Donnerstag, 14. November 2013

Keynesian Publishing

"[...] it is true that there has been a divergence between what gets published in the journals and what people in policy-related positions believe. Keynesian models — even New Keynesian models — remain hard to get past referees. Meanwhile, places like the Federal Reserve and the International Monetary Fund continue to do economic analysis with a strong Keynesian flavor. (There was plenty of Keynesian storytelling at last week’s big IMF event, and I did not exactly get laughed out of the room …)
But look at who we’re talking about here. We’re not talking about dumb politicians who still do sort of Keynesian stuff. We’re talking about people like Olivier Blanchard and Janet Yellen — smart economists with plenty of technical knowledge and credentials, who continue to find Keynesian concepts useful even as such concepts are rarely published in academic journals. And it’s not just the people at the top: there’s a lot of Keynesian stuff going on in the research departments of these institutions.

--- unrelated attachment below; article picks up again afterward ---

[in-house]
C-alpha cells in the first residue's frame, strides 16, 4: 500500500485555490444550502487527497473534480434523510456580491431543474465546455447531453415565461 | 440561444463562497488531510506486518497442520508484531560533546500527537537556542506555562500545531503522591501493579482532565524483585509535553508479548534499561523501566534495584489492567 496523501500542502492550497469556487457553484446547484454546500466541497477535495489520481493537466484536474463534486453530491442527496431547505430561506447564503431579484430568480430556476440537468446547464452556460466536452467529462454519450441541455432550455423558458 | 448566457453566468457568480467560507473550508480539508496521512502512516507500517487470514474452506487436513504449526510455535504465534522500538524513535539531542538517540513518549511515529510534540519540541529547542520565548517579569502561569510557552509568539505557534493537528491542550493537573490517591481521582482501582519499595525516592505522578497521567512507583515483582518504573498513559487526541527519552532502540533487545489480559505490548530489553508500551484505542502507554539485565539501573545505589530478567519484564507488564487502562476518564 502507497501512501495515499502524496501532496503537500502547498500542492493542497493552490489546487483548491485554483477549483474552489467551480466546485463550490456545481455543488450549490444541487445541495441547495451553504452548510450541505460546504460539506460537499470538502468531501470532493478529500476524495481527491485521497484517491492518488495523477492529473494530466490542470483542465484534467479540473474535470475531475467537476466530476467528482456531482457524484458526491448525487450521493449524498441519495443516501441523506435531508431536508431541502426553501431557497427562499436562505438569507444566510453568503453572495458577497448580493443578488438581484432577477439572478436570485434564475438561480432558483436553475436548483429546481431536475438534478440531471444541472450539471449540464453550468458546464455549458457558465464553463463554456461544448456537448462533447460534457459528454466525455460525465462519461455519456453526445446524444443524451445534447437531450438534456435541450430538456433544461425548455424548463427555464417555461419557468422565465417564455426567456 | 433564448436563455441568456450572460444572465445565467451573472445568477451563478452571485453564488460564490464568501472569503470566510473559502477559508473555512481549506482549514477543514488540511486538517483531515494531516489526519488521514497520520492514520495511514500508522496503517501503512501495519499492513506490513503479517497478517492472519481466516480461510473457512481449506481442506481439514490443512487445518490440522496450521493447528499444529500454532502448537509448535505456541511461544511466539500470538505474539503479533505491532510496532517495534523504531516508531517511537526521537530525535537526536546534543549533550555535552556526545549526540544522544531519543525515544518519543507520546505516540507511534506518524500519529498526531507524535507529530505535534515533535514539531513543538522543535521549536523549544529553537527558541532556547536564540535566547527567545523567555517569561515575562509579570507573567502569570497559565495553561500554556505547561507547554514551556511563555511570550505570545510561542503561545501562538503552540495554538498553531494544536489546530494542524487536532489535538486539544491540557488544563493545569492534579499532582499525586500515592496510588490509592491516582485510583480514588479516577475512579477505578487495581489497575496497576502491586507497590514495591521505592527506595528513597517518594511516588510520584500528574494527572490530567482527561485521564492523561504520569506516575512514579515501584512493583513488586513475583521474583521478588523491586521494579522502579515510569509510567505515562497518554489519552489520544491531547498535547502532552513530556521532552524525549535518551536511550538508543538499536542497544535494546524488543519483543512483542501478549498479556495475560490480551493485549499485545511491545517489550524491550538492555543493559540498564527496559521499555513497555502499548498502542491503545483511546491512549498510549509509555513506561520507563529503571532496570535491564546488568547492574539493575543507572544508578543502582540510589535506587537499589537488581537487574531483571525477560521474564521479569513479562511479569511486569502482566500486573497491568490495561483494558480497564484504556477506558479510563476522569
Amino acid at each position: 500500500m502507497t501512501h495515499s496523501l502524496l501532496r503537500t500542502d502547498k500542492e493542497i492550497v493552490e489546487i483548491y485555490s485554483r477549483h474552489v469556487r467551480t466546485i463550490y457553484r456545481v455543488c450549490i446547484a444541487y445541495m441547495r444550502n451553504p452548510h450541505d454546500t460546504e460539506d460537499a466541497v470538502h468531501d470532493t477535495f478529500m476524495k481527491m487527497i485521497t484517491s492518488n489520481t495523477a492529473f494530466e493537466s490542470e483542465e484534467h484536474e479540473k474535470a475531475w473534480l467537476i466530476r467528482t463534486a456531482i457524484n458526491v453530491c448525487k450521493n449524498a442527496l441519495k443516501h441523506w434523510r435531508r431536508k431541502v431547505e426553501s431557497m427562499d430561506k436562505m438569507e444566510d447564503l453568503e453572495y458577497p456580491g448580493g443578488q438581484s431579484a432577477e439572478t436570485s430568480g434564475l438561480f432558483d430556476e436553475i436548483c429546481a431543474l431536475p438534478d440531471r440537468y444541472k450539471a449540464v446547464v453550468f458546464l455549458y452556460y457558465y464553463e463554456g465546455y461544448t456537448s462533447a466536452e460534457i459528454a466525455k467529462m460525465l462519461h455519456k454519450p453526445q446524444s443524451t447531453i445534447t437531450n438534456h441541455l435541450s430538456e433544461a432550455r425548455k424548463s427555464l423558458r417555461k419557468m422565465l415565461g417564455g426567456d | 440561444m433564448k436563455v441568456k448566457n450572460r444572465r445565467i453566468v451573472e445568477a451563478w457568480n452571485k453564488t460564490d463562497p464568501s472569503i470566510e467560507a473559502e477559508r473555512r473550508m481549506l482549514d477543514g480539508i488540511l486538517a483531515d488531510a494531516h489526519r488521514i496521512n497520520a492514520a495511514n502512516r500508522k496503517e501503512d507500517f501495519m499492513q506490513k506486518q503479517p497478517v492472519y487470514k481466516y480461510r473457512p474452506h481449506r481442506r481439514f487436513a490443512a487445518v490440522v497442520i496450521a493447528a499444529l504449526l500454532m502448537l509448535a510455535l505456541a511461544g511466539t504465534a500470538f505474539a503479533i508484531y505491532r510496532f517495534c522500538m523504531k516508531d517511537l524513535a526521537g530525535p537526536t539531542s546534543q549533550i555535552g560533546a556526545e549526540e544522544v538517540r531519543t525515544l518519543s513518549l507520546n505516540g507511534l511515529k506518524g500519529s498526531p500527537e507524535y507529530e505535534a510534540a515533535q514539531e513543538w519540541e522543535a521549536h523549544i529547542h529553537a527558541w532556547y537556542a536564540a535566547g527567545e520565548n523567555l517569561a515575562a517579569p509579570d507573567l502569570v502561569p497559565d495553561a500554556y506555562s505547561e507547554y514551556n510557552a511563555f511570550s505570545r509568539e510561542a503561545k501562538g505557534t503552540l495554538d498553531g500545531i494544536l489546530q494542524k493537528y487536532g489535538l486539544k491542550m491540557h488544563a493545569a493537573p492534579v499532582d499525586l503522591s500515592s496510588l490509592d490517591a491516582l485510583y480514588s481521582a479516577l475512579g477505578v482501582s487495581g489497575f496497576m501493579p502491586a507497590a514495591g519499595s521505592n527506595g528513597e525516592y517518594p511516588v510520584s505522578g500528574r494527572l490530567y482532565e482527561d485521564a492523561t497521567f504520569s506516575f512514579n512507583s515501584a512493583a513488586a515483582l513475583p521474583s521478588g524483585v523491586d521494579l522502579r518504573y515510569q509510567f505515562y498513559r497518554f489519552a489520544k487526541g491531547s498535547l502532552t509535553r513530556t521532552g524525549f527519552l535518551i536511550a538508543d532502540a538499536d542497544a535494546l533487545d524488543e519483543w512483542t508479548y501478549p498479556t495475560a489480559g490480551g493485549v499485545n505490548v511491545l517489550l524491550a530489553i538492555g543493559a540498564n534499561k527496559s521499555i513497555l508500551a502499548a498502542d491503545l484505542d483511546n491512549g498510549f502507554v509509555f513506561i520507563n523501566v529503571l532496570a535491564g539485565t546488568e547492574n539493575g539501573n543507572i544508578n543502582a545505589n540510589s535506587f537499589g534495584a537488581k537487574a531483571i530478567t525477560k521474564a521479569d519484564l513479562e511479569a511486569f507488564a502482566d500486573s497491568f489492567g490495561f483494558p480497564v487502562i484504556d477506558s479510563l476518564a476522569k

So consider two hypotheses. One — which Cochrane appears to believe — is that being inside the Beltway has rotted Janet’s and Olivier’s brains, not to mention that of all their researchers, causing them to revert to primitive concepts that “everyone” knows are false. The other — which is what I hear from young economists — is that there is an equilibrium business cycle claque in academic macroeconomics that has in effect blockaded the journals to anyone trying to publish models and evidence that stress the demand side.
Obviously you know which story I believe. The main point, though, is that trying to argue from authority is even sillier here than in most situations. There’s a huge difference between “nobody believes that” and “none of my friends will let that get published in the journals they control”."
Zugespitzt (wie immer bei Krugman) - aber wahrscheinlich eine wahre Kernaussage (wie oft bei Krugman).

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